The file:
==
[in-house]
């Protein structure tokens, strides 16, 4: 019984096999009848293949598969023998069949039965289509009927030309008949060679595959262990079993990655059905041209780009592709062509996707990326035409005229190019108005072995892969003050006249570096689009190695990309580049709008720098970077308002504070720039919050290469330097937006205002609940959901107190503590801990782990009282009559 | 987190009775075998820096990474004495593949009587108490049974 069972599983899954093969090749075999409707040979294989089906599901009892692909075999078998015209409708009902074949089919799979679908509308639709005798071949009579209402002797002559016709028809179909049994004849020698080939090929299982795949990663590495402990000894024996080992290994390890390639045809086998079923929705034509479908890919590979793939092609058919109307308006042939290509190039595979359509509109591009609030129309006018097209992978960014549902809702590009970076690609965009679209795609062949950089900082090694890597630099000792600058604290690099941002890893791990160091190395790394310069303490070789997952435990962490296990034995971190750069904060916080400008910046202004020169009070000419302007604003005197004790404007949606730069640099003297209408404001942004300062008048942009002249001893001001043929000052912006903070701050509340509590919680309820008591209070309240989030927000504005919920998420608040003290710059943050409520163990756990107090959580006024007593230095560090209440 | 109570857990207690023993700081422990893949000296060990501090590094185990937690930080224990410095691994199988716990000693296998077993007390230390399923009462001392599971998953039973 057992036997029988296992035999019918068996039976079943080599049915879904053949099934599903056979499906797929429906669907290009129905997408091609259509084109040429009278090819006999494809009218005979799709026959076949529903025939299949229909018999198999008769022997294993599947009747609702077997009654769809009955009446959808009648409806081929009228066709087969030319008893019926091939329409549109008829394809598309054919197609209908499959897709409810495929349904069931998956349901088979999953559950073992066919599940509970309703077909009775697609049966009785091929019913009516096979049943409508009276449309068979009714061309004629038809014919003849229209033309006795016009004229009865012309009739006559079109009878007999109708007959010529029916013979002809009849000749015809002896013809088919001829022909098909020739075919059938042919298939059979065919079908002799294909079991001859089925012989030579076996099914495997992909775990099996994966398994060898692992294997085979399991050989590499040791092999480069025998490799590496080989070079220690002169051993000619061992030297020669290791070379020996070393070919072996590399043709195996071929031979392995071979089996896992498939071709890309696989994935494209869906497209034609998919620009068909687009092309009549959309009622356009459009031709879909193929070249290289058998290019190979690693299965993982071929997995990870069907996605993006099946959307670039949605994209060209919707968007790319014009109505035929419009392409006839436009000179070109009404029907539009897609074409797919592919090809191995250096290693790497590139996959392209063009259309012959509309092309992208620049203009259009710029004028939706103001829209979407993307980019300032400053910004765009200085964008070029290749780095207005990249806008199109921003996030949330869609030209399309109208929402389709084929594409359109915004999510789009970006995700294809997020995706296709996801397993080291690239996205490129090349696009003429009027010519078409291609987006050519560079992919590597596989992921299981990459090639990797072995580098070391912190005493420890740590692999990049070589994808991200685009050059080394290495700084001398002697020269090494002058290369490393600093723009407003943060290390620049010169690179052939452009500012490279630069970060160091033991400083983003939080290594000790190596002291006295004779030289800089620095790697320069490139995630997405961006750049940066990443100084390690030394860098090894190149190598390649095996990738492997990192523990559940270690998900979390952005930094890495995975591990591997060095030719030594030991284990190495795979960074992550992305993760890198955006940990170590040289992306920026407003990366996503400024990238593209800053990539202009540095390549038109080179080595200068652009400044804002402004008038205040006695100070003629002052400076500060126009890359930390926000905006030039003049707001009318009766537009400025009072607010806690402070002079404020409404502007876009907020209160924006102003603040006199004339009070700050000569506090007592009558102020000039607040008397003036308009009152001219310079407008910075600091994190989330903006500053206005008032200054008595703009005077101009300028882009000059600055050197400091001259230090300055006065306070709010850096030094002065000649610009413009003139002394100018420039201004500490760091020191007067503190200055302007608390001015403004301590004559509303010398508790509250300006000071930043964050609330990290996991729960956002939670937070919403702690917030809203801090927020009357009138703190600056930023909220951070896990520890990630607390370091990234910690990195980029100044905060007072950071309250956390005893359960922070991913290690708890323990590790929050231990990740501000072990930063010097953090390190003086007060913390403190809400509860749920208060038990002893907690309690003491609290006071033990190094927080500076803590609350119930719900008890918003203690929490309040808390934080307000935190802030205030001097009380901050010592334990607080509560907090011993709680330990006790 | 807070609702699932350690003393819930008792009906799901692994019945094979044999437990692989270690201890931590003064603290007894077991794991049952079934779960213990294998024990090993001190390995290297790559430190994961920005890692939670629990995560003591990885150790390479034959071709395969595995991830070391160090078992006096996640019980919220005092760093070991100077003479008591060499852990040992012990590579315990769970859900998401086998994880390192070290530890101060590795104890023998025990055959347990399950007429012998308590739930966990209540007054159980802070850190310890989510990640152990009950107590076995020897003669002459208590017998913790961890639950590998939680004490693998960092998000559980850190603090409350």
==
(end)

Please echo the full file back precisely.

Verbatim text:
[in-house]
């Protein structure tokens, strides 16, 4: 019984096999009848293949598969023998069949039965289509009927030309008949060679595959262990079993990655059905041209780009592709062509996707990326035409005229190019108005072995892969003050006249570096689009190695990309580049709008720098970077308002504070720039919050290469330097937006205002609940959901107190503590801990782990009282009559 | 987190009775075998820096990474004495593949009587108490049974 069972599983899954093969090749075999409707040979294989089906599901009892692909075999078998015209409708009902074949089919799979679908509308639709005798071949009579209402002797002559016709028809179909049994004849020698080939090929299982795949990663590495402990000894024996080992290994390890390639045809086998079923929705034509479908890919590979793939092609058919109307308006042939290509190039595979359509509109591009609030129309006018097209992978960014549902809702590009970076690609965009679209795609062949950089900082090694890597630099000792600058604290690099941002890893791990160091190395790394310069303490070789997952435990962490296990034995971190750069904060916080400008910046202004020169009070000419302007604003005197004790404007949606730069640099003297209408404001942004300062008048942009002249001893001001043929000052912006903070701050509340509590919680309820008591209070309240989030927000504005919920998420608040003290710059943050409520163990756990107090959580006024007593230095560090209440 | 109570857990207690023993700081422990893949000296060990501090590094185990937690930080224990410095691994199988716990000693296998077993007390230390399923009462001392599971998953039973 057992036997029988296992035999019918068996039976079943080599049915879904053949099934599903056979499906797929429906669907290009129905997408091609259509084109040429009278090819006999494809009218005979799709026959076949529903025939299949229909018999198999008769022997294993599947009747609702077997009654769809009955009446959808009648409806081929009228066709087969030319008893019926091939329409549109008829394809598309054919197609209908499959897709409810495929349904069931998956349901088979999953559950073992066919599940509970309703077909009775697609049966009785091929019913009516096979049943409508009276449309068979009714061309004629038809014919003849229209033309006795016009004229009865012309009739006559079109009878007999109708007959010529029916013979002809009849000749015809002896013809088919001829022909098909020739075919059938042919298939059979065919079908002799294909079991001859089925012989030579076996099914495997992909775990099996994966398994060898692992294997085979399991050989590499040791092999480069025998490799590496080989070079220690002169051993000619061992030297020669290791070379020996070393070919072996590399043709195996071929031979392995071979089996896992498939071709890309696989994935494209869906497209034609998919620009068909687009092309009549959309009622356009459009031709879909193929070249290289058998290019190979690693299965993982071929997995990870069907996605993006099946959307670039949605994209060209919707968007790319014009109505035929419009392409006839436009000179070109009404029907539009897609074409797919592919090809191995250096290693790497590139996959392209063009259309012959509309092309992208620049203009259009710029004028939706103001829209979407993307980019300032400053910004765009200085964008070029290749780095207005990249806008199109921003996030949330869609030209399309109208929402389709084929594409359109915004999510789009970006995700294809997020995706296709996801397993080291690239996205490129090349696009003429009027010519078409291609987006050519560079992919590597596989992921299981990459090639990797072995580098070391912190005493420890740590692999990049070589994808991200685009050059080394290495700084001398002697020269090494002058290369490393600093723009407003943060290390620049010169690179052939452009500012490279630069970060160091033991400083983003939080290594000790190596002291006295004779030289800089620095790697320069490139995630997405961006750049940066990443100084390690030394860098090894190149190598390649095996990738492997990192523990559940270690998900979390952005930094890495995975591990591997060095030719030594030991284990190495795979960074992550992305993760890198955006940990170590040289992306920026407003990366996503400024990238593209800053990539202009540095390549038109080179080595200068652009400044804002402004008038205040006695100070003629002052400076500060126009890359930390926000905006030039003049707001009318009766537009400025009072607010806690402070002079404020409404502007876009907020209160924006102003603040006199004339009070700050000569506090007592009558102020000039607040008397003036308009009152001219310079407008910075600091994190989330903006500053206005008032200054008595703009005077101009300028882009000059600055050197400091001259230090300055006065306070709010850096030094002065000649610009413009003139002394100018420039201004500490760091020191007067503190200055302007608390001015403004301590004559509303010398508790509250300006000071930043964050609330990290996991729960956002939670937070919403702690917030809203801090927020009357009138703190600056930023909220951070896990520890990630607390370091990234910690990195980029100044905060007072950071309250956390005893359960922070991913290690708890323990590790929050231990990740501000072990930063010097953090390190003086007060913390403190809400509860749920208060038990002893907690309690003491609290006071033990190094927080500076803590609350119930719900008890918003203690929490309040808390934080307000935190802030205030001097009380901050010592334990607080509560907090011993709680330990006790 | 807070609702699932350690003393819930008792009906799901692994019945094979044999437990692989270690201890931590003064603290007894077991794991049952079934779960213990294998024990090993001190390995290297790559430190994961920005890692939670629990995560003591990885150790390479034959071709395969595995991830070391160090078992006096996640019980919220005092760093070991100077003479008591060499852990040992012990590579315990769970859900998401086998994880390192070290530890101060590795104890023998025990055959347990399950007429012998308590739930966990209540007054159980802070850190310890989510990640152990009950107590076995020897003669002459208590017998913790961890639950590998939680004490693998960092998000559980850190603090409350």